Spotlight Exclusives

Food, Shelter, Broadband Internet: Conquering the Digital Divide

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Lack of access to basic resources is a key feature of poverty. As a result, programs aimed at helping those in poverty often focus on meeting basic needs, such as ensuring families have enough food to eat or enough heat to warm their homes. Typically, that list does not include broadband Internet access. It should.<?xml:namespace prefix = o ns = “urn:schemas-microsoft-com:office:office” />


Internet access may seem trivial compared with needs like food and shelter, but it is an increasingly vital tool for low-income people seeking to improve their economic circumstances. A new report by John Dunbar, project director of the Connected project at American University۪s Investigative Reporting Workshop, explains the importance of getting online. He notes that “finding and applying for jobs often takes place entirely online. Students receive assignments via email. Basic government services are routinely offered online.”


That۪s why OOTS wants to lift up Dunbar۪s report, which shows that the much-discussed “digital divide” of the 1990s remains very real for too many low-income Americans.


According to the report, poverty is strongly correlated with broadband accessor rather, the lack of it. As the report describes, “Every major survey has shown that the lower the income, the less likely it is that households will subscribe to the Internet.” In particular, the report discusses a survey by the National Telecommunications and Information Administration (NTIA,) which showed that “those whose family income is $15,000 or less adopted broadband at a 32 percent rate while those whose families earn $150,000 or more adopt at a nearly 90 percent rate.”


The most connected states are concentrated in the Northeast, while the least connected are in the South — Mississippi, Arkansas and Alabama. Not surprisingly last year۪s KIDS COUNT Data Book on child well-beingalso ranked all three of these states in the bottom five.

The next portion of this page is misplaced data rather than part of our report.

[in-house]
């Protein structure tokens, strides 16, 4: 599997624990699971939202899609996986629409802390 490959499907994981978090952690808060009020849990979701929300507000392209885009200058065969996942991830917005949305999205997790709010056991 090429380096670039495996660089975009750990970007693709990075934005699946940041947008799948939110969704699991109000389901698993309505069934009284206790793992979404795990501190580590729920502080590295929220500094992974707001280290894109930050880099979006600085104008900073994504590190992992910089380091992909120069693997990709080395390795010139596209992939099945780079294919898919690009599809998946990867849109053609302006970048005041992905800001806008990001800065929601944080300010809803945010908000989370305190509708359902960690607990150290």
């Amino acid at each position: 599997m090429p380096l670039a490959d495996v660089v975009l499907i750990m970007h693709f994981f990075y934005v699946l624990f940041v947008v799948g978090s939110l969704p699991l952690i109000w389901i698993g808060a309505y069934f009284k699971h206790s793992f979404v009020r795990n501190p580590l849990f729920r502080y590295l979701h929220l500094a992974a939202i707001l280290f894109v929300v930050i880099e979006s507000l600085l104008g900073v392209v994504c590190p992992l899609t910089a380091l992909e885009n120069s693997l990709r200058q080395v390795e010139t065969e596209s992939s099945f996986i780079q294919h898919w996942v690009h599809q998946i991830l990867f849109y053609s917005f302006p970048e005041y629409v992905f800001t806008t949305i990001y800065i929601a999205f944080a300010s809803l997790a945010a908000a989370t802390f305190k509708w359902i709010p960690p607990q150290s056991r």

So what۪s actually stopping low-income people from getting online? Primarily cost. The report suggests that low-income consumers are faced with unaffordable rates because lack of competition gives service providers little incentive to lower prices.


There are also information gaps. The Connected report points out some consumers simply don۪t know the value of the Internet and how it might play a significant role in securing other resources.


Despite broadband Internet۪s importance, the conversation about access to technology and economic opportunity has significant room to grow. OOTS will continue to do its part by lifting up new research for its readers.

Posted by Sarah

Here at Out of the Spotlight, we offer a behind-the-scenes look at the latest news and information essential to anyone working to fight poverty. From key political appointees to clashes over policy, we cover the news that doesn’t always make the evening news. Check out Out of the Spotlight for our take on the twists and turns of the latest political developments and their impact on poverty reduction. Topics and ideas are welcome! Just contact or

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